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One of my faves is lists of ‘clever’ ideas and hints on how to improve your digital photography, so this book hit home immediately.
Author Cope recalls that ‘there was a time, not so long ago, when photography was in serious decline …. Although cameras were becoming easier to use … people were just not buying them as they once had.” Digital cameras and photography arrived just at the right time.
Cope’s book is an absolute treasure house, beginning with a camera parade that identifies the various camera types (camera phones, compacts, bridge, DSLR etc) and their capabilities. For example: camera phones are not ideal if you need control over your picture making, whereas DSLRs are far from ideal if you want to be a discreet snapper.
Then follows single page helpers on such tasks as shooting for eBay auctions, making identity/passport photos, recording a car accident, making a home inventory, etc.
The tips keep coming: when shooting table top subjects (models etc), locate the camera at table top level, use the widest lens angle and smallest aperture; when shooting jewellery, especially rings, focus on the gem and let the band go out of focus; shoot kids at eye level, focus on their eyes, use the zoom’s mid range, blur the background, avoid flash etc; when shooting sports choose a fast shutter speed, move in close, follow the action, know the event.
A useful chapter on colour matching explains how you can colour match a house’s interior and its contents in the pursuit of the correct colour paint or furnishings. Digital cameras are far from perfect when it comes to precise colour rendering so the book suggests using a card colour checker containing colour swatches to help the paint mixer.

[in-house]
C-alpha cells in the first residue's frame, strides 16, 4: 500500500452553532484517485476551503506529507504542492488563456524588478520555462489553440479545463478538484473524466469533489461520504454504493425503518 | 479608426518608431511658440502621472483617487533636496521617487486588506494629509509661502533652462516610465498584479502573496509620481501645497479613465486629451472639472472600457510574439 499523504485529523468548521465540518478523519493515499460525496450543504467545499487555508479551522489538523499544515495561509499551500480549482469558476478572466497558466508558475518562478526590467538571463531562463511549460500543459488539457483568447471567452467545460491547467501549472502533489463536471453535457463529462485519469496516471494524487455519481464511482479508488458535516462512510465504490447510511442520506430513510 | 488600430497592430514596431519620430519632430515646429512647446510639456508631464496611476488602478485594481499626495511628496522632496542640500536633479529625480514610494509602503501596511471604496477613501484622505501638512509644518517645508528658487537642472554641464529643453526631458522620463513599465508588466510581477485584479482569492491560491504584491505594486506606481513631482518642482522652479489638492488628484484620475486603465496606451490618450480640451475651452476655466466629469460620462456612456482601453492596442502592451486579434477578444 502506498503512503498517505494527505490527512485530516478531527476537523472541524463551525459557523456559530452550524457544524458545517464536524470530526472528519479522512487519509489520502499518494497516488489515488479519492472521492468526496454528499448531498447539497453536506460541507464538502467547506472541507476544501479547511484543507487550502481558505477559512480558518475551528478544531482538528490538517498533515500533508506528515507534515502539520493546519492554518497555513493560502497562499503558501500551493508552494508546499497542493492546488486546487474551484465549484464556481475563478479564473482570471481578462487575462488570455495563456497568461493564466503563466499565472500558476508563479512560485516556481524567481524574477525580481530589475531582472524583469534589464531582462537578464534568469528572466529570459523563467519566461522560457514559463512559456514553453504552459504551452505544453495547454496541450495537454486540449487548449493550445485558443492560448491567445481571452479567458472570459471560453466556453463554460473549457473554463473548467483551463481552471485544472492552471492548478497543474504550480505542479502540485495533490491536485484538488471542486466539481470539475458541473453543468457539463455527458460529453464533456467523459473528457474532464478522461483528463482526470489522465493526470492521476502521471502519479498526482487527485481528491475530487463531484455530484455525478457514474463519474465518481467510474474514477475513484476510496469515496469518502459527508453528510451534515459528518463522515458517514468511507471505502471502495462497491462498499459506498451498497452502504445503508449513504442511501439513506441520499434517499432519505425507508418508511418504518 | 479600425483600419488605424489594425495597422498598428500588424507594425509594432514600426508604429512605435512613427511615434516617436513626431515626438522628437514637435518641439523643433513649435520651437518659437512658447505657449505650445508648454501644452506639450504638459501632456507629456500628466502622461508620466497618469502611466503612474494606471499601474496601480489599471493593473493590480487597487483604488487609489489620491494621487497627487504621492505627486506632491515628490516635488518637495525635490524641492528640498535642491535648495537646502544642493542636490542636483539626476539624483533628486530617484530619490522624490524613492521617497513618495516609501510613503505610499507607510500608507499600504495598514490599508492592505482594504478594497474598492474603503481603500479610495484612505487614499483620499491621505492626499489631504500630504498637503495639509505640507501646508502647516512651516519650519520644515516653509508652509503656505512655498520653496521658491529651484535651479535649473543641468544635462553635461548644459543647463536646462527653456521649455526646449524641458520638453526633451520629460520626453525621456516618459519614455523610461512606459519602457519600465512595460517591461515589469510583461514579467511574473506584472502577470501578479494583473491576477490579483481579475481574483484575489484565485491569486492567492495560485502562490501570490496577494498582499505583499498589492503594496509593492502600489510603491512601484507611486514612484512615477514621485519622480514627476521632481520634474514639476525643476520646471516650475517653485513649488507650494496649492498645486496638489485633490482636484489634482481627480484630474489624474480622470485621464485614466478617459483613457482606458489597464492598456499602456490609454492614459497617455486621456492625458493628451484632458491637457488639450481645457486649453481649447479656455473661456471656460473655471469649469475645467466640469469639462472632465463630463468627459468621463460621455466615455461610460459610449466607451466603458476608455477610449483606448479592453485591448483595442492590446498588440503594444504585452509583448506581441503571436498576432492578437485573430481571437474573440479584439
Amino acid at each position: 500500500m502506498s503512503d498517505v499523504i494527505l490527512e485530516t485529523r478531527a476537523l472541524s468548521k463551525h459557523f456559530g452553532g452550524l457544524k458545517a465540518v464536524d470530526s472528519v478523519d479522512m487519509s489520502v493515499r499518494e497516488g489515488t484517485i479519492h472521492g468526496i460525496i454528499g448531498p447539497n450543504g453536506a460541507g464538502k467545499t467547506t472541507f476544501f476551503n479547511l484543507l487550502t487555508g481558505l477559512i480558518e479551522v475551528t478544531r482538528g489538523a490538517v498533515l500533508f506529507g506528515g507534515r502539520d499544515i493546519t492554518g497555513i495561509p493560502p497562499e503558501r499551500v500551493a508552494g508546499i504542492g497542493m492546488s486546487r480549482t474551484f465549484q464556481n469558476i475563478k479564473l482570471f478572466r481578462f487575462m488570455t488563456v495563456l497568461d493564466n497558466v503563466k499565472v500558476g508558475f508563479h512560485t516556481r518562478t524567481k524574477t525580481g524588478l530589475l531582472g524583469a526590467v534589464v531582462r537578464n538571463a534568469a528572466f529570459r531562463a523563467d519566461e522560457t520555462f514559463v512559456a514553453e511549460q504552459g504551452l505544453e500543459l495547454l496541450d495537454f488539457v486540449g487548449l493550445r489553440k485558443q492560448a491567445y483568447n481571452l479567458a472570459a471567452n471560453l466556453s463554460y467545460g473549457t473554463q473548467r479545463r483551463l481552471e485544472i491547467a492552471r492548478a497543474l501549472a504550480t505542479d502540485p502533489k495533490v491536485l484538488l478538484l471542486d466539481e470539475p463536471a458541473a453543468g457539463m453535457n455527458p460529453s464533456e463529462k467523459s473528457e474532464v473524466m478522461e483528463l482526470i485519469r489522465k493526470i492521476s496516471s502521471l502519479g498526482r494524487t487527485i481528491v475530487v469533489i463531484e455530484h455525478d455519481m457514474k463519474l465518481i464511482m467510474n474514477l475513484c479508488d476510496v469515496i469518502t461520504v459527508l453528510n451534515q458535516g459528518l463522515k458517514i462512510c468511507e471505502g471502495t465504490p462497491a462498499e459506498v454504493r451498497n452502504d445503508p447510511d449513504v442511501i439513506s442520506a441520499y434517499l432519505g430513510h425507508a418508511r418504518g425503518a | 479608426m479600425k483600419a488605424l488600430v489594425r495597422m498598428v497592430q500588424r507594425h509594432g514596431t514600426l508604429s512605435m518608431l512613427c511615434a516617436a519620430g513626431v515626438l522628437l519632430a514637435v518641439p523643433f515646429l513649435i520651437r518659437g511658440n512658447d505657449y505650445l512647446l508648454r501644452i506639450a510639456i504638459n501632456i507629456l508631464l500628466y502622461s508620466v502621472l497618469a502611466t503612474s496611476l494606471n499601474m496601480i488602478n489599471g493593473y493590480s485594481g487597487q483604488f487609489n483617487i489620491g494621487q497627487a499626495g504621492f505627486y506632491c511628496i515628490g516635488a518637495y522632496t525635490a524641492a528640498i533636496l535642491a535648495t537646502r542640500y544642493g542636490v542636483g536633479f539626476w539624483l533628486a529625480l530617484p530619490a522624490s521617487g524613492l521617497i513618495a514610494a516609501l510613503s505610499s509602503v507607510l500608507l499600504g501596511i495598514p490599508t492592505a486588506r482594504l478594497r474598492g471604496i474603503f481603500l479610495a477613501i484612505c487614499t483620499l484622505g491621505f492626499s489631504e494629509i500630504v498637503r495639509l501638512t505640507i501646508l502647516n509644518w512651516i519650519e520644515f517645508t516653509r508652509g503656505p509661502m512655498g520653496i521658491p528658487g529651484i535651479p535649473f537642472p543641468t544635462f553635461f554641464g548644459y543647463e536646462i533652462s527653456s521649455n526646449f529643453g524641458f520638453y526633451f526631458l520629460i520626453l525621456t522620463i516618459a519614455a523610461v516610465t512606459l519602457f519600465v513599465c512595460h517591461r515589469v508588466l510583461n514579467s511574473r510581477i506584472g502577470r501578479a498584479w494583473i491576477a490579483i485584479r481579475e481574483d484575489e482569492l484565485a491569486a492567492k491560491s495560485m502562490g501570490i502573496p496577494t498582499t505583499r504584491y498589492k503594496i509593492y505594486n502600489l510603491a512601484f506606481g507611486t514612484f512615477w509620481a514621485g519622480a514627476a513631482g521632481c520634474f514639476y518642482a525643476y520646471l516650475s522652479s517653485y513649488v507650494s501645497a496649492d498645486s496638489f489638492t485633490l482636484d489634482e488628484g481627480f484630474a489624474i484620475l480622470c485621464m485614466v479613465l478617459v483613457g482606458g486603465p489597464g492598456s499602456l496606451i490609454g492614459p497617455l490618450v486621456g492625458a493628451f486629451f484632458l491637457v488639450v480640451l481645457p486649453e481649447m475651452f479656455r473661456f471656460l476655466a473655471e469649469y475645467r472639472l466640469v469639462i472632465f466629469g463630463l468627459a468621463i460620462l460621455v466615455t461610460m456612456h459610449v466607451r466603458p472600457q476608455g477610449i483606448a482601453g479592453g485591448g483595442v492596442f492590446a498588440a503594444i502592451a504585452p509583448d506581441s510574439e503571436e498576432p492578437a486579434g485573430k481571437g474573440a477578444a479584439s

There are ideas on how to make a photo comic strip, shooting in the city, capturing landscapes, making atmospheric shots in low light, being aware of cultural sensitivities, finding your way home in a strange city by shooting a ‘photo trail’ … and here’s one hint that retail outlets will ‘love’: take a shot of the product you crave in-store so you can duck home and buy online with accuracy!
Then you can buy accessories to perform some unusual photo tricks: shoot ultra low angles with mini tripods or photo clamps, acquire a door spyhole lens, magnifying lens, Lensbaby or similar so you can shoot ultra closeups of bugs and the like.
Shoot the seasons: while a snowy landscape is entrancing, the high brightness can fool your camera’s auto exposure function: use the snow/sand setting; shoot rainbows by turning your back on the sun; summer time shots can be improved by using flash in people shots to fill in the heavy shadows; when shooting sunsets you can improve the rendering by slightly underexposing the shots.
Shoot a ‘flickback’ video by combining a sequence of stills that, when played back as movie, confer movement … a bit like a high speed slide show.
Some useful tips on future proofing your shots follow: shoot RAW as often as possible; shoot at the highest resolution; shoot lots!
Share your photo online via flickr or YouTube, etc: select your best shots; remember you don’t have to make your Web photo gallery public; some Web sites let you photo share so others can order prints.
There’s heaps more: add borders to some of your favourite shots; add a keyline or a frame; crop shots and straighten horizons of sloppily composed shots; create a scrapbook.
Overall, the book is chock full of information and, in one respect, is less of a book of tips and hints and more an encouragement on how to maximise your photo pursuits.
Author: P Cope.
Publisher: David & Charles.
ISBN 978 1 4463 0216 4.
Price: Get a price on "100 Clever Digital Photography Ideas: Getting the Most from Your Digital Camera and Camera Phone at Amazon